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1.  537 Use of Complementary and Alternative Medicines by Children Suffering from Asthma at Mangalore, India 
Patients with chronic diseases including asthma, have a greater tendency to use Complementary and alternative medicine (CAM) as they are more concerned about the adverse effects of conventional medicine, dissatisfaction with their medical care, as well as a subjective feeling of health improvement with use of CAM. The aim of this study was to determine the prevalence of the use of CAM, reasons for use of CAM, and sources of information about CAM among paediatric asthmatic patients in outpatient department and urban health centre.
Following approval from Institutional Ethics committee, the data for this cross-sectional study was collected from parents of 125 paediatric patients diagnosed with asthma for more than a year waiting to see the doctor in the outpatient clinic in teaching hospitals and urban health centre of Kasturba Medical College, Mangalore, India during the period from March 2010 to September 2010. A pre-tested self-administered questionnaire in Kannada was distributed to the parents, the purpose of the study was explained, assurance of anonymity was conveyed, and emphasized that the patient's decision to complete or decline to complete the survey would not affect his/her healthcare quality in any way. Written informed consent was obtained from the participants.
Data regarding 125 children with a mean age of 9.06 years were collected, the majority were male (n = 76, 60.8%). The prevalence of ever-CAM use was 72.8% (n = 91). Sixty-three males (69.2%) used CAM compared to 28 females (30.8%) (P < 0.001). Fifty-six (61.5%) CAM users had not discussed use of CAM with their doctors. The main reason of non-disclosure was "the doctor never asked" (n = 59, 64.8%), and the main sources of information about CAM were family and relatives (n = 45, 49.4%). The majority of asthmatic patients used Ayurvedic medicines and mixtures (n = 35, 38.5%), foods (n = 18, 19.7%) and herbs (n = 16, 17.6%). About 76% (n = 69) of asthmatic patients perceived CAM as good for their disease management.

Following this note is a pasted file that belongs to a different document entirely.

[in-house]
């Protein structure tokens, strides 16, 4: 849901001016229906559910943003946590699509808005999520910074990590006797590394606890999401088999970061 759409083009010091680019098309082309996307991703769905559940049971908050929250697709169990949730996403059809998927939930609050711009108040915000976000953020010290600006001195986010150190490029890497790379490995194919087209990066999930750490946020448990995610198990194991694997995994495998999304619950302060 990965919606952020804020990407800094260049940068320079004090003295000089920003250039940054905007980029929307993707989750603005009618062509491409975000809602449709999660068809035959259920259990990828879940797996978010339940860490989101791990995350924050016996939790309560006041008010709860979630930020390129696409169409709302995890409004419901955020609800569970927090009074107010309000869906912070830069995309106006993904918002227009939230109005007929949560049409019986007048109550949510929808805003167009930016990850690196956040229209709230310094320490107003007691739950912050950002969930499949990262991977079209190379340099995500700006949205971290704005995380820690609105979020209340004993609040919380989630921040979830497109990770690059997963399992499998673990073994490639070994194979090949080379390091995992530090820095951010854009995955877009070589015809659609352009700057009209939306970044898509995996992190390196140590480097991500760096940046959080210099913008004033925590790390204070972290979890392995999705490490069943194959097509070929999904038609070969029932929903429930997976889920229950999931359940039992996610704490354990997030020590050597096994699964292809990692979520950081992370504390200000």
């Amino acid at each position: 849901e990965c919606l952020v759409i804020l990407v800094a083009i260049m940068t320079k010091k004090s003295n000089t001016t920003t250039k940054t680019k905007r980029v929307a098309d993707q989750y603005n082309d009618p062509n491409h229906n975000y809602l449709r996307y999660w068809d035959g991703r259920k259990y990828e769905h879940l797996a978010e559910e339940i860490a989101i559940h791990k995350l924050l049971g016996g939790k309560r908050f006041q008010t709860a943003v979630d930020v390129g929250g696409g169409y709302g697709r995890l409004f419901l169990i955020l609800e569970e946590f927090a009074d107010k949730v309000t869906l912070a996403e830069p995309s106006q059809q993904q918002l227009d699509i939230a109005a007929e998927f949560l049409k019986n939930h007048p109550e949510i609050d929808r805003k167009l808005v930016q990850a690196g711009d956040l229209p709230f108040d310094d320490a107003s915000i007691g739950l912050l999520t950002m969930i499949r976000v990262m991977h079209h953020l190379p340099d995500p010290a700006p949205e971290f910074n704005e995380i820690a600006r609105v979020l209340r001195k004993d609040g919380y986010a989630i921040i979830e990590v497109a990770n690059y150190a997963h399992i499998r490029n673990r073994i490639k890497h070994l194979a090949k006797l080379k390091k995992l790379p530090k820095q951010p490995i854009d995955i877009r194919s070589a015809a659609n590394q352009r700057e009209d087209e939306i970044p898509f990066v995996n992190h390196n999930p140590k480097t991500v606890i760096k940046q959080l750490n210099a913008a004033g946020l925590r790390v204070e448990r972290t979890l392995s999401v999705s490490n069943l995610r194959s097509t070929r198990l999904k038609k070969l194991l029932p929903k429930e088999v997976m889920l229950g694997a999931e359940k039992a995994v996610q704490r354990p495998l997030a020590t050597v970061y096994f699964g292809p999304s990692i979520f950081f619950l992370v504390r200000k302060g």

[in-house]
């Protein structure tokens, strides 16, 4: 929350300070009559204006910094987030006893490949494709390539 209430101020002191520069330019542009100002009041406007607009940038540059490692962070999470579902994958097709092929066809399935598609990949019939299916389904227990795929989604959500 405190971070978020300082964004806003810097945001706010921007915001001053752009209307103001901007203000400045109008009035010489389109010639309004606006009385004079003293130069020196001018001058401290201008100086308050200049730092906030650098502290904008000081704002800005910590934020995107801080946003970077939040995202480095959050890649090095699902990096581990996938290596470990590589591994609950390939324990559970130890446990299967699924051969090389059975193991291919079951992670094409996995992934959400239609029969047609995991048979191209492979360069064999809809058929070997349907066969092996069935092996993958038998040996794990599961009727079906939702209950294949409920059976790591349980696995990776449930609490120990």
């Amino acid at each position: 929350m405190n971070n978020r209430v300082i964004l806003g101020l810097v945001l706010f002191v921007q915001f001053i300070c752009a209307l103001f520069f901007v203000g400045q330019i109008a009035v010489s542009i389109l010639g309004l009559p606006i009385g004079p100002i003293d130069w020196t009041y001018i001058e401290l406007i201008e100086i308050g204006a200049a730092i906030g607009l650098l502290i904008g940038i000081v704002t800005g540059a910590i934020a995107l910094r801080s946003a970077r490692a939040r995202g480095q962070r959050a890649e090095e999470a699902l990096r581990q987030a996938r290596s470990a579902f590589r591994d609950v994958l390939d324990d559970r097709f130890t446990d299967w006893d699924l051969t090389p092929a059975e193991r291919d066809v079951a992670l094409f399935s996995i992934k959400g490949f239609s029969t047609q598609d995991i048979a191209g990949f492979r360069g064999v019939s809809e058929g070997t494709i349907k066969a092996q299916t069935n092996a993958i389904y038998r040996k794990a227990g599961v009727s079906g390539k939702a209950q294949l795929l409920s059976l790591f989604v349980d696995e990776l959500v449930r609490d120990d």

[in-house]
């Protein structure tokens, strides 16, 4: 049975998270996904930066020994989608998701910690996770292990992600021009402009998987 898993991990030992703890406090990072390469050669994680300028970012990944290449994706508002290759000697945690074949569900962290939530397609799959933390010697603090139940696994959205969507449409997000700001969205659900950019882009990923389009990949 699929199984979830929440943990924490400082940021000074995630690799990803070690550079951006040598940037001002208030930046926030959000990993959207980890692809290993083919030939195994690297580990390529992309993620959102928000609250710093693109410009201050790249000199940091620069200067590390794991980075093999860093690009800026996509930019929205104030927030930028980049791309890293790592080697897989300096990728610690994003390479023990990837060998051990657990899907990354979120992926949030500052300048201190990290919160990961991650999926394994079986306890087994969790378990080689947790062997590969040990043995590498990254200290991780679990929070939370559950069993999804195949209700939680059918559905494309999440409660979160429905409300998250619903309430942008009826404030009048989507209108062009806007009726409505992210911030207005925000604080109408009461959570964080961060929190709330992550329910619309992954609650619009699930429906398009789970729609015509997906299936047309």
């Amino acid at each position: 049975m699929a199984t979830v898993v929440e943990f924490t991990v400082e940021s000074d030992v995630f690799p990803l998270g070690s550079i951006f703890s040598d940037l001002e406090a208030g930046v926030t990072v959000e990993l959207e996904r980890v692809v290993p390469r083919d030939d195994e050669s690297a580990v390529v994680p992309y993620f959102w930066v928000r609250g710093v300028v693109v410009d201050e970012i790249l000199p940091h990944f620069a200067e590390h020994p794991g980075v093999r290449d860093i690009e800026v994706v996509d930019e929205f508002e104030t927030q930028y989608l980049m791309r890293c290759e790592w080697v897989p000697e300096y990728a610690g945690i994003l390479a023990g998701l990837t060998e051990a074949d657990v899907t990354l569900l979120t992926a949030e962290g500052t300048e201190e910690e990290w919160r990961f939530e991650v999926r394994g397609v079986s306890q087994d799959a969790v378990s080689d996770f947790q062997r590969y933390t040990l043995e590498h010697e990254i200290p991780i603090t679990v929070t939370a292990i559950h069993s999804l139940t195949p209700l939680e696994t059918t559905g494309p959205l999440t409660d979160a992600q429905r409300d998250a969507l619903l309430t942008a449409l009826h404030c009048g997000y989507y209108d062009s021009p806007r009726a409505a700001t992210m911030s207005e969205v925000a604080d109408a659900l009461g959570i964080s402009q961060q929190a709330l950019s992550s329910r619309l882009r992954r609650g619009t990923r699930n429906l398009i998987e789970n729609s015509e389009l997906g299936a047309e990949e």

Use of CAM among asthmatic patients is relatively high, particularly among females. The majority of asthmatic patients valued the use of CAM. Health education of asthmatic patients about CAM is highly recommended.
PMCID: PMC3513180
2.  Use of complementary and alternative medicine by cancer patients at the University of Nigeria Teaching Hospital, Enugu, Nigeria 
The use of Complementary and Alternative Medicine (CAM) by cancer patients is very common and varies between populations. The referenced English literature has no local study from Africa on this subject. This study was conducted to define the prevalence, pattern of use, and factors influencing the use of CAM by cancer patients at the University of Nigeria Teaching Hospital Enugu (UNTH-E), Nigeria